Our current system makes it difficult for migrants to maintain their immigration status. If people cannot afford visa renewal fees, cannot find the right kind of employment, or experience relationship breakup on certain visas, they risk becoming undocumented.
There are currently several routes to settlement, resulting in leave to remain status in the UK, however, they are very complicated. If you make a mistake or receive bad advice, the system punishes you, potentially putting your life on hold, and can leave you vulnerable to violence, exploitation or homelessness.
- Lived continuously in the UK for at least 20 years
- Aged between 18 and 25 years and have spent at least half of their life living here
- Has lived continuously in the UK for less than 20 years but there would be very significant obstacles to their integration into the country of return
- Aged under 18 years, has lived continuously in the UK for seven years, and it would not be reasonable for them to leave
- Families where there is a qualifying partner or child (British or who has lived continuously in the UK for at least seven years) and it is unreasonable to expect family life to continue outside the UK or for the child to leave
"Living without status, everything is difficult."Sue's story
"Living without status is like barely surviving."Pam's story
"Winning means having our lives back."Hannah's story
Winning would give me freedom I've been dreaming of for so many years."Alex's story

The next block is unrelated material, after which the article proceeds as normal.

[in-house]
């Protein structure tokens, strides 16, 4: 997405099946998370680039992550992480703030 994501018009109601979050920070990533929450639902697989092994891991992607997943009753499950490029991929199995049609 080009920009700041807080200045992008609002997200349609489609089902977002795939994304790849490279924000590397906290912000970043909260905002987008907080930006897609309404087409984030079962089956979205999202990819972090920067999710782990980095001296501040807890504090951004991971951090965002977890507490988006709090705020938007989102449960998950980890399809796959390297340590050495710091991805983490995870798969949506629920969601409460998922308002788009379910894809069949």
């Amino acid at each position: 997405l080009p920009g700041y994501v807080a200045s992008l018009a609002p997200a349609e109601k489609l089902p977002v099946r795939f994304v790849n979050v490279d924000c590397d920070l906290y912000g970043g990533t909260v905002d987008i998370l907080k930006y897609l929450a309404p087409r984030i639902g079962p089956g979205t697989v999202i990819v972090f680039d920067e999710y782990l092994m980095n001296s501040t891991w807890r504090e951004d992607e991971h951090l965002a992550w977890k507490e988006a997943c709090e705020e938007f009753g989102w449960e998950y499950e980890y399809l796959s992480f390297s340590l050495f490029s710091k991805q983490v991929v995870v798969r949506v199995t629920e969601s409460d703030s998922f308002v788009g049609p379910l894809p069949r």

As a victim of domestic violence, my ask is about safe reporting — as an undocumented person, if you are the victim you are turned into a criminal because you don’t have the papers. You don’t have a voice. You can’t go to the police. You can’t shout for fear of being arrested, for fear of being returned back home — you have to bear the violence. Bilqis, St Mary’s CE Primary School Lewisham
Change is feasible
The EU Settled Status Scheme has proven that a mass regularisation process is possible and affordable. In 2022, the Irish government also introduced a 6 month regularisation scheme that changed the lives of thousands of people by granting them status.
We are asking for the Government to regularise and settle the status of people who have made the UK their home, for all who have put down roots.
Creating an earned regularisation process would provide documents for people without immigration status so that they can fully participate in their communities, and allow them to be better able to provide for themselves and their families. It would also benefit the common good and contribute to economic growth.
A brief history of the campaign
At the beginning of the Covid-19 crisis, there was uncertainty about how much it would affect our neighbours. So we held a national listening campaign in March 2020, when the first UK’s national lockdown started. One of the issues that kept coming up was around immigration status with people worried about having no income or access to a safety net, with no way to support themselves and their families.
We set up a national campaigning team through Zoom meetings. Over 30 everyday people from around the country joined our action team and nearly 10,000 people signed our open letter to the Prime Minister.
Today we have action teams up and down the country putting power back into the hands of communities by meeting with MPs, partnering with businesses, and spreading awareness about life without status.
Our belief is that together, we can settle the status of all our neighbours.
Read our collection of stories from people in our communities about the hardships of living without documents in the UK, and what it would mean to win change via an earned regularisation.